As I mentioned above, Ultima takes the core concepts introduced in Akalabeth and turns them into a much better game. For example, there’s still an overworld map and dungeons. There’s still bounty-style quests. There’s still a supply of food to worry about. But this time, there’s also a bigger story and much more to explore and do. The game begins just outside of the town of Britain (the domain of Lord British). Here, Lord British tasks the player with seeking out a specific location in the game world. As the player explores the land, they will discover other kingdoms. The rulers of these other lands will also provide various quests for players to undertake. For example, to descend into various dungeons and slay specific monsters (something straight out of Akalabeth).

Completing these quests will either net the player increases in their ability scores or they will be rewarded with magical gems. The collection of these gems is crucial to the completion of the game. (But I’ll avoid any potential spoilers and say no more on that subject…)

The overworld map, castles, and cities featured state-of-the-art graphics for the time. The first person dungeons are reminiscent in style to those found in Akalabeth. The main difference here is that the layout of the dungeons do not randomly generate each time the game is loaded (as they do in some versions of Akalabeth). Instead, they are static throughout the entire play session. This is true even if the game is saved and reloaded later.

Like Akalabeth, it’s very easy to exploit the game by saving before attempting risky maneuvers (like stealing from shops), then simply reloading it if things don’t go your way. It’s relatively easy to cheese your way to riches in Ultima using this method. However, to really experience all the game has to offer, I highly recommend against doing this. Starting out weak and working your way up is big part of what makes this game enjoyable. Don’t be shy! Get out that graph paper and map those dungeons! It’s fun. Trust me.

For its day and age, Ultima was a groundbreaking game. Modern players experiencing it for the very first time today will likely find it to be rather antiquated and confusing. There’s certainly no hand-holding and reading the game’s manual before play is essential. Like Wizardry, Ultima is one of the grandfathers of all modern RPGs. With that in mind, it certainly deserves a look from any real fan of the genre.

Difficulty: Hard –  Ultima features many of the same challenges found in its predecessor. However, this time there’s hints and breadcrumbs provided by NPCs. That does make finding your way in the game a bit easier. Again, this game is really only difficult if you don’t exploit the save/re-load feature. Taking advantage of this technical loophole makes the game a cinch.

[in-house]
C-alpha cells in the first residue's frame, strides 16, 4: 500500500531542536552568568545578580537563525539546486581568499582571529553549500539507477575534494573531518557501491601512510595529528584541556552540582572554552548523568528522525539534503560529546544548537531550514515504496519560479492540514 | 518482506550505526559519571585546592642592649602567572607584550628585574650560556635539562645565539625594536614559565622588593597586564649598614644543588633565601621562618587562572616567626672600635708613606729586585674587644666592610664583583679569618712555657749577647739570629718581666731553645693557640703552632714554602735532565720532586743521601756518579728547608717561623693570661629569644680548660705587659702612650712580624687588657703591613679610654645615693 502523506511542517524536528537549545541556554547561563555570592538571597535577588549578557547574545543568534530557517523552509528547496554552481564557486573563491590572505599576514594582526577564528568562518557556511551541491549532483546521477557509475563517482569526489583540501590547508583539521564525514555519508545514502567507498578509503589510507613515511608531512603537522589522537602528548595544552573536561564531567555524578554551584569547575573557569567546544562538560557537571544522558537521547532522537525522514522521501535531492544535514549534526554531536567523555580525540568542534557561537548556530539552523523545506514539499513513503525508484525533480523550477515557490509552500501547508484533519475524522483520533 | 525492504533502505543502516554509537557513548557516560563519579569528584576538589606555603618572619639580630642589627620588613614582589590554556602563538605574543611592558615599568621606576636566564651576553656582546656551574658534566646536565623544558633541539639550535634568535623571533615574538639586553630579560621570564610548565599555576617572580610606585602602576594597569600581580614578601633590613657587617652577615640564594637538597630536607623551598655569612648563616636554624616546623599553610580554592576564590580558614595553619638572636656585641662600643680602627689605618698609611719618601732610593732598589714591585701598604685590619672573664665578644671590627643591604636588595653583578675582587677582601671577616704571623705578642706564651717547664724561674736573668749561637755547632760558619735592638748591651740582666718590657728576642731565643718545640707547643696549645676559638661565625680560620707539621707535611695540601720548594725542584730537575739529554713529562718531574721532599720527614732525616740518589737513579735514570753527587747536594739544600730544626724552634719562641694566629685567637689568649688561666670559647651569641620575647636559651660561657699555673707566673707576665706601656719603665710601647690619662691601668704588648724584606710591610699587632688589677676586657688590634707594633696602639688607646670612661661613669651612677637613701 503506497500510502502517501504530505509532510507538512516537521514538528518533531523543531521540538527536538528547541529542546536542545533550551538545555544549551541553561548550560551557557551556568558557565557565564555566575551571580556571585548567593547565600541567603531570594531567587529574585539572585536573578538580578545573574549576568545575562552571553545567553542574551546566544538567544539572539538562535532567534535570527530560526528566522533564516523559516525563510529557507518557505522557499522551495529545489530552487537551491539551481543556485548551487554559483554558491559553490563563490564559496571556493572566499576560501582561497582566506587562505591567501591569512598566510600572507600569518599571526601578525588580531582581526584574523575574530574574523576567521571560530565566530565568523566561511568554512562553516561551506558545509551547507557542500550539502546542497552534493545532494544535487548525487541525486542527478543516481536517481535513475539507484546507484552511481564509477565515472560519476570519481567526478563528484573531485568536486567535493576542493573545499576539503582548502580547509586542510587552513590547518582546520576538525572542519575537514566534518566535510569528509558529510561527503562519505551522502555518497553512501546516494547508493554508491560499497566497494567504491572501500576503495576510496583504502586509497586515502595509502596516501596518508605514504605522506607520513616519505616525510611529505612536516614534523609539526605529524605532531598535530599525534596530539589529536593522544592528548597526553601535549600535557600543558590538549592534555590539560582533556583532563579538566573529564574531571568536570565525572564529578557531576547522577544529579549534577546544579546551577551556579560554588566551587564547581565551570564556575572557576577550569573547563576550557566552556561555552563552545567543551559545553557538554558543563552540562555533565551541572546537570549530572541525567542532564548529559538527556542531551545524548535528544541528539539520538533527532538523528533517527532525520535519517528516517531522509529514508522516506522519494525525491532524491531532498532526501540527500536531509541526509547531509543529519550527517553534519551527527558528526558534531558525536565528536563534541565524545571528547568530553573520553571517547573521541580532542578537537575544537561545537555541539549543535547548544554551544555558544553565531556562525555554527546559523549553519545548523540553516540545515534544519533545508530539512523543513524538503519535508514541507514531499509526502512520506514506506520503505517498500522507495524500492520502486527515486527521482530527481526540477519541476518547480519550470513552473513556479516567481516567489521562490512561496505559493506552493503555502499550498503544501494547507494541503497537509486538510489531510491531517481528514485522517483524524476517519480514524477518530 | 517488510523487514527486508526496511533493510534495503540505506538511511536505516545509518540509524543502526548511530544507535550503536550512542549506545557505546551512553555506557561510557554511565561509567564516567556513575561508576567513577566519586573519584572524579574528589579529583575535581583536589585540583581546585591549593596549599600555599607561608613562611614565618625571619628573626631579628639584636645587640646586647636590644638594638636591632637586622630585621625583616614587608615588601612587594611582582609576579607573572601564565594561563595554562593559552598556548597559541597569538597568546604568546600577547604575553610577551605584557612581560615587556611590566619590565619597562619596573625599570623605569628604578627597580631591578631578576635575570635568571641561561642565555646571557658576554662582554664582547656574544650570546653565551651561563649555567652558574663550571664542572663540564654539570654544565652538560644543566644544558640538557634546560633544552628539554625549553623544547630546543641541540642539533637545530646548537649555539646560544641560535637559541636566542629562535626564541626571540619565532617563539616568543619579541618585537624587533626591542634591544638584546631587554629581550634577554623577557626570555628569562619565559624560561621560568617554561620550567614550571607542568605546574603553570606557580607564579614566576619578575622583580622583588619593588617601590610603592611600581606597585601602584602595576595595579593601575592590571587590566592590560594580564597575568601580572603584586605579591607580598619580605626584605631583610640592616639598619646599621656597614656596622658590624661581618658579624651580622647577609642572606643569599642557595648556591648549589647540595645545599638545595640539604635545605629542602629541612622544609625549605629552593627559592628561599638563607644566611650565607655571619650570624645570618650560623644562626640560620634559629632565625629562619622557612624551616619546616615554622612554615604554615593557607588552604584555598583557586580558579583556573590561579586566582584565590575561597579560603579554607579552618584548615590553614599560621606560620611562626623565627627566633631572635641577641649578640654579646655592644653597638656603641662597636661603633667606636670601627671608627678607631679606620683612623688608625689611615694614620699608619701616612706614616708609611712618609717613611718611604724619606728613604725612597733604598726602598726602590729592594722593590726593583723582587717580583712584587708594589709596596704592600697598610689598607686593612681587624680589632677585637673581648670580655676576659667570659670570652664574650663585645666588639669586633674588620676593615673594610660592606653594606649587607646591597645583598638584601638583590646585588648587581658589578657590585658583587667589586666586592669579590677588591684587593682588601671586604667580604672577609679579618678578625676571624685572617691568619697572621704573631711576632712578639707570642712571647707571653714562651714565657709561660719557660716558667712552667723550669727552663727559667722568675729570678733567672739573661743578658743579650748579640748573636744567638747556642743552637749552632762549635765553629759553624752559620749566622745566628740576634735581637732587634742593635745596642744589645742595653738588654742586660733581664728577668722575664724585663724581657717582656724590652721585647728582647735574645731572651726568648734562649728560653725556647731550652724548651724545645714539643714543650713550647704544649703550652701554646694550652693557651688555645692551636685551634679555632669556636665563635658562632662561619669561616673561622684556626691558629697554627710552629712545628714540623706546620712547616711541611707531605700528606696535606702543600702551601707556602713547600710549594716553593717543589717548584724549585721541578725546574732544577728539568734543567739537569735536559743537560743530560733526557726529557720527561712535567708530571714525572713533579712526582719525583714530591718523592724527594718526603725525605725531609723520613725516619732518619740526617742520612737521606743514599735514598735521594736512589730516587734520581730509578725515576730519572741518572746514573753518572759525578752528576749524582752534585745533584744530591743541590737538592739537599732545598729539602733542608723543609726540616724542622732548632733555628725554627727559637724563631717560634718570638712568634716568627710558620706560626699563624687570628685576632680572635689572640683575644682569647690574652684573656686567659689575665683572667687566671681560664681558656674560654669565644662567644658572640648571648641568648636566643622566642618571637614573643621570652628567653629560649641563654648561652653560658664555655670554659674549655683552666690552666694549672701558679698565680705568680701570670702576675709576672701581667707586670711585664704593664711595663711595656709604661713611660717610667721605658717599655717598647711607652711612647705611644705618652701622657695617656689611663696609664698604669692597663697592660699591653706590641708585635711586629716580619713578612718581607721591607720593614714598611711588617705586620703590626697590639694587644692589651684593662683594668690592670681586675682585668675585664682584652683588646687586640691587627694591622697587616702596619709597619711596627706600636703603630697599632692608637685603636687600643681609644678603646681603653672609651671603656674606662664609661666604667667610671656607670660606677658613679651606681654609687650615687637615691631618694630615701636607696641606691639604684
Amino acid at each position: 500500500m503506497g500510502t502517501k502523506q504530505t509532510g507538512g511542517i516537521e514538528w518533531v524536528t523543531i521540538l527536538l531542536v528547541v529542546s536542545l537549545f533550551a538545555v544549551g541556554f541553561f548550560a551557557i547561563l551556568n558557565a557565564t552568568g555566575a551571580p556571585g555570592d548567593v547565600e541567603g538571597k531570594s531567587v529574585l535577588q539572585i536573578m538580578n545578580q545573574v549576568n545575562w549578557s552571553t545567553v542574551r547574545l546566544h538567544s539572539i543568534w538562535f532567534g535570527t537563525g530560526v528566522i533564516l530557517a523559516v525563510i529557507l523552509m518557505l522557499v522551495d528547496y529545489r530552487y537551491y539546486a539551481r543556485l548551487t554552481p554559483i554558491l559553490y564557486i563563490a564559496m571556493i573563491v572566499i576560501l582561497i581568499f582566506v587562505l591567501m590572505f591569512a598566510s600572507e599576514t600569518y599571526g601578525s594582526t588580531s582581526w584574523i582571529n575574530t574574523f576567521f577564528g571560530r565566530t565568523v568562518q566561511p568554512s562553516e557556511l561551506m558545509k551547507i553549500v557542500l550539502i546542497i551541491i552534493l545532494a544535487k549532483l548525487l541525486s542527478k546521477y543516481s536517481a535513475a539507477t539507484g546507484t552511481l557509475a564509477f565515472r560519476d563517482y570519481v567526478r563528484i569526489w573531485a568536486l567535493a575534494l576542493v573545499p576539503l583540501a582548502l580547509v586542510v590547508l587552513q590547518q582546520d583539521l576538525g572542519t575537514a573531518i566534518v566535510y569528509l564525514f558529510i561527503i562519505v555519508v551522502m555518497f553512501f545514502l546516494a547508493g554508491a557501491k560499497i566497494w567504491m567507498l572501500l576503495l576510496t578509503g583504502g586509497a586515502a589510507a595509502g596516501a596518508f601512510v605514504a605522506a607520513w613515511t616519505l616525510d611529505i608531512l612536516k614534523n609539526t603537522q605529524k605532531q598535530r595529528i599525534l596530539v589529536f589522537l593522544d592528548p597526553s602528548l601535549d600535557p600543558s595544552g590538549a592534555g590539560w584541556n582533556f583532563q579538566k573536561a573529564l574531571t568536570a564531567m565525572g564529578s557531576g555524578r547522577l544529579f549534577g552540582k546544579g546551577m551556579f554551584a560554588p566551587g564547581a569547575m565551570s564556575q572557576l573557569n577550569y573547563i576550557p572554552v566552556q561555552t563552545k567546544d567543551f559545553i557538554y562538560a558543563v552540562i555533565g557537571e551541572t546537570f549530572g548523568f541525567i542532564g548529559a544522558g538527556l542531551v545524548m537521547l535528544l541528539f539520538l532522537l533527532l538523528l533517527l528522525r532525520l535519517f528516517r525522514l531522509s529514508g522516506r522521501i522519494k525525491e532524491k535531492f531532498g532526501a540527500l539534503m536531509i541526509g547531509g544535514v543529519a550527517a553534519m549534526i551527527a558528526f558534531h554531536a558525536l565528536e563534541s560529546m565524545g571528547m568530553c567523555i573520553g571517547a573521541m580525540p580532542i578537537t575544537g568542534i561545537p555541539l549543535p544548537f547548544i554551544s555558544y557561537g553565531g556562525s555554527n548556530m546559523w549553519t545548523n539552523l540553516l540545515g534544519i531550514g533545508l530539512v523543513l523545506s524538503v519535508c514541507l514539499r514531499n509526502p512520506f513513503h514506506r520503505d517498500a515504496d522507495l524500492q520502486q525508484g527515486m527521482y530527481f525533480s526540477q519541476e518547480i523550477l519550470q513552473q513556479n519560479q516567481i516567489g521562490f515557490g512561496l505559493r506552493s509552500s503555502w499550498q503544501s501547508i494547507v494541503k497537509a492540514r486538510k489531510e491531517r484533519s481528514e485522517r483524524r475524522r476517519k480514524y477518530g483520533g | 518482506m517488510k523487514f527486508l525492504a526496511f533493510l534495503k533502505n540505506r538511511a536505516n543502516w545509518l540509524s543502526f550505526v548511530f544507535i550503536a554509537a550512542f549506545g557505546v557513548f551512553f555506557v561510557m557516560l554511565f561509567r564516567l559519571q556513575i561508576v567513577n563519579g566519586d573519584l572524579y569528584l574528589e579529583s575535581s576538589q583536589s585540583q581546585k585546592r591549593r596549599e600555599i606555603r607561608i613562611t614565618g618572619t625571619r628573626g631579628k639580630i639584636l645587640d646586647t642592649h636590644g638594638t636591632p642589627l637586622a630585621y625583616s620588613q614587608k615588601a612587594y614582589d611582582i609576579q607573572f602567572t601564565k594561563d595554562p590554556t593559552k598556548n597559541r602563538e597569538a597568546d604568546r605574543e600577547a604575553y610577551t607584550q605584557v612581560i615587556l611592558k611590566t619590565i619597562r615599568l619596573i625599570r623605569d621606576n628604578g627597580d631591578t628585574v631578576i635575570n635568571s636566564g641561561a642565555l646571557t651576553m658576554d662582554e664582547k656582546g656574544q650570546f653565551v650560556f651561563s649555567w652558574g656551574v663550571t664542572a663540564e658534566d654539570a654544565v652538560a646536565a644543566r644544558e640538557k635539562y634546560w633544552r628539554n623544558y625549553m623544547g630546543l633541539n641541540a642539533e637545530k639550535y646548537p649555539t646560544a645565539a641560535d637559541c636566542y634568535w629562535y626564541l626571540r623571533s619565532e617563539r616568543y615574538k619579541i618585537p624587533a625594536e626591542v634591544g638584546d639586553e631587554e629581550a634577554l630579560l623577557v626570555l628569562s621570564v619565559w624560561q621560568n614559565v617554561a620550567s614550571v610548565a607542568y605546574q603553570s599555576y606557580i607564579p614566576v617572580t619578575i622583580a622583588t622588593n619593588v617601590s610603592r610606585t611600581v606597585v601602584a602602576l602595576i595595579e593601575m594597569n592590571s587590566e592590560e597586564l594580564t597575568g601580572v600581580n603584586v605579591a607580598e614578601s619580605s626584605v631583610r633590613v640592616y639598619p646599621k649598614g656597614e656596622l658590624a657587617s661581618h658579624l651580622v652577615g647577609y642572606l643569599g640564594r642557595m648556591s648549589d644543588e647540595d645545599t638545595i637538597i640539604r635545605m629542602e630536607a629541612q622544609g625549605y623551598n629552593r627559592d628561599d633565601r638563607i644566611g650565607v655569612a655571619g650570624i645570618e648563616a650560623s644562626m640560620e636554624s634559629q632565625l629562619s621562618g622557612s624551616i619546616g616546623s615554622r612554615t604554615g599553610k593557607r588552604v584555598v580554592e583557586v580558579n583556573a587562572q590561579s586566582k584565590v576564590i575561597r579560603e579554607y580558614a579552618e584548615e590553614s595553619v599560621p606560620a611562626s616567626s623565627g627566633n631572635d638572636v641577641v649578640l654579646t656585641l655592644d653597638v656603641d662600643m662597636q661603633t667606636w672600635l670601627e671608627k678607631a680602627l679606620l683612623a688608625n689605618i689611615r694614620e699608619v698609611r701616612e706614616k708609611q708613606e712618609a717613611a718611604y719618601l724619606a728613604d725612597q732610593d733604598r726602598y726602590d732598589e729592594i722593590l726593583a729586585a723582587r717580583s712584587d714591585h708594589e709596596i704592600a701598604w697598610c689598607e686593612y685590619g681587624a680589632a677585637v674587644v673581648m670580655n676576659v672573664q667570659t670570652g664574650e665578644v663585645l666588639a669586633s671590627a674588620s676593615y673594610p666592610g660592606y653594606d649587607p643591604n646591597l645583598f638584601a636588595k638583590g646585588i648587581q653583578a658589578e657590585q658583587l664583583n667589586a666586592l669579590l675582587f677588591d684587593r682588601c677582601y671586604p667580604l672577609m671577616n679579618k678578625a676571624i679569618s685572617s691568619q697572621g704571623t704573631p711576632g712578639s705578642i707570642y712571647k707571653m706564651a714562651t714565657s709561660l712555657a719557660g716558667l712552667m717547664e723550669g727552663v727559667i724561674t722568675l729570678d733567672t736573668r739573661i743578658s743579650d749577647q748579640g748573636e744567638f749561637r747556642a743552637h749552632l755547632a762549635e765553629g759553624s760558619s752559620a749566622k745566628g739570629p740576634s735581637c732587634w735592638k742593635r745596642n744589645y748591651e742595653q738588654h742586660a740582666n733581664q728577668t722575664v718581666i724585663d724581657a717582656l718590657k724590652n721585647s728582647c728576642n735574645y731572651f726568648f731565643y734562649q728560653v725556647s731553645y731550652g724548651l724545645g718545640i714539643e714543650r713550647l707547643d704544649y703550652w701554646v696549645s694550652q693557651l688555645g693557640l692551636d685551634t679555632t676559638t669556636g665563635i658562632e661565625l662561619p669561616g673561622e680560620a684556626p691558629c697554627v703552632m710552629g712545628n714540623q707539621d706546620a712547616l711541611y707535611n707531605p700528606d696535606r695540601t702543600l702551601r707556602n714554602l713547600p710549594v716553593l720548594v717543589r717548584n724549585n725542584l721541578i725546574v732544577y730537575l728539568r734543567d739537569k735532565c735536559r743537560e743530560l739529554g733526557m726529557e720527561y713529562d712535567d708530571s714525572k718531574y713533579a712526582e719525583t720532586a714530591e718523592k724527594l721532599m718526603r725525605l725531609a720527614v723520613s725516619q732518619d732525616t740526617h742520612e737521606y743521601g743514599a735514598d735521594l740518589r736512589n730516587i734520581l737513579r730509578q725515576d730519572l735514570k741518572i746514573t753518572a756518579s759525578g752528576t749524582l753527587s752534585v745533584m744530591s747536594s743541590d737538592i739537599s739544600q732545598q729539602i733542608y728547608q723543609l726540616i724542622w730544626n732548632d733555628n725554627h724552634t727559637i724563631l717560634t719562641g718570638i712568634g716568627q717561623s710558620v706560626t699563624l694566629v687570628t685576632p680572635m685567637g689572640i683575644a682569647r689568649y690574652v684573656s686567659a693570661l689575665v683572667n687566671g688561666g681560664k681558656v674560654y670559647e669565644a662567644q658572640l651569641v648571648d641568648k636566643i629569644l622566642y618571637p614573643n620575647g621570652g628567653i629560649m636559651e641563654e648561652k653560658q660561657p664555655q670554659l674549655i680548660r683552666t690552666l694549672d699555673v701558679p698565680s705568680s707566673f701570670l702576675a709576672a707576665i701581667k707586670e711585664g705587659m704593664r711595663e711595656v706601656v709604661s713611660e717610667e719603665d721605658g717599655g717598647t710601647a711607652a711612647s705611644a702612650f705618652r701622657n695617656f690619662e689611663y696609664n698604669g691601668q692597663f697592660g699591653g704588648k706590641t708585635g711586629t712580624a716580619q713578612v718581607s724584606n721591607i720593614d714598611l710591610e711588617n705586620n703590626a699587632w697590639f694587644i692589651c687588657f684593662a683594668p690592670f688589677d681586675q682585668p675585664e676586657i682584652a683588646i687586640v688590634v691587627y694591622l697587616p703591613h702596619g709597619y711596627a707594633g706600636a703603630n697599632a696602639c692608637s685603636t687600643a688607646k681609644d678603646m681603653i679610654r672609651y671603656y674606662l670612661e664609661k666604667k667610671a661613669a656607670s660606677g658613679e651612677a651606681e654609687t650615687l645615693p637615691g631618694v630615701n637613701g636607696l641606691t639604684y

Story: The game features a fairly unique story. By having the game take place in a semi-apocalyptic world ruled by an evil wizard, Ultima manages to stand out among a genre typically filled with either “save the princess” scenarios or glorified treasure hunts. It is often difficult to create a unique narrative in the fantasy game, but Garriott was able to do so by combining his love for both sci-fi and fantasy and translating them into a digital version of a pen-and-paper style RPG.

Originality: At the time Ultima was released it was simply revolutionary. Fantasy games were not unheard of, but Ultima provided gamers with a number of new and unique experiences. It’s hard to imagine this by looking at the game today, but it was truly a cutting edge release at the time. Taking a fantasy world where everyone speaks Old English and mixing it with a space shooter? That’s pretty unique.

Soundtrack: Ultima is limited to basic taps, beeps and bloops. Nothing much to get excited about, but this was par for the course in the early days.

Fun: Fans of retro-style RPGs are likely to be the only modern audience for a game like this. But for those of us that enjoy such things, Ultima can provide a surprising amount of entertainment.

Graphics: These days Ultima looks almost laughably basic. But for its day and time, Ultima was state-of-the-art. It’s certainly a massive leap above what was seen in Akalabeth.

Playcontrol: The controls for this game are very antiquated by today’s standards, but they are easy enough to master. You control your character with the arrow keys and execute all other commands with various letters on the keyboard. Reading the manual is a must.

Downloadable Content: No.

Mature Content: None.

Value:  Ultima is included in the “Ultima I, II and III” bundle on GOG for a mere $5.99. At this price, it’s worth a look even if you only have a mild curiosity about the game.

Overall rating (out of four stars): 3 – Ultima was without a doubt a groundbreaking game. But it isn’t perfect. Despite being designed with the intention of being a rather challenging title, it’s all too easy to exploit the game mechanics and turn the entire experience into a piece of cake. Despite this flaw, Ultima is a classic that paved the way for the RPGs of today. Older fans or even younger gamers with an open mind can still find quite a bit of adventure of they are willing to take a look.

Available on: GOG

Other Games In This Series:

Akalabeth    –    Ultima    –    Ultima II    –    Ultima III    –    Ultima IV    –    Ultima V    –    Ultima VI    –    Ultima VII    –    Ultima VIII    –    Ultima IX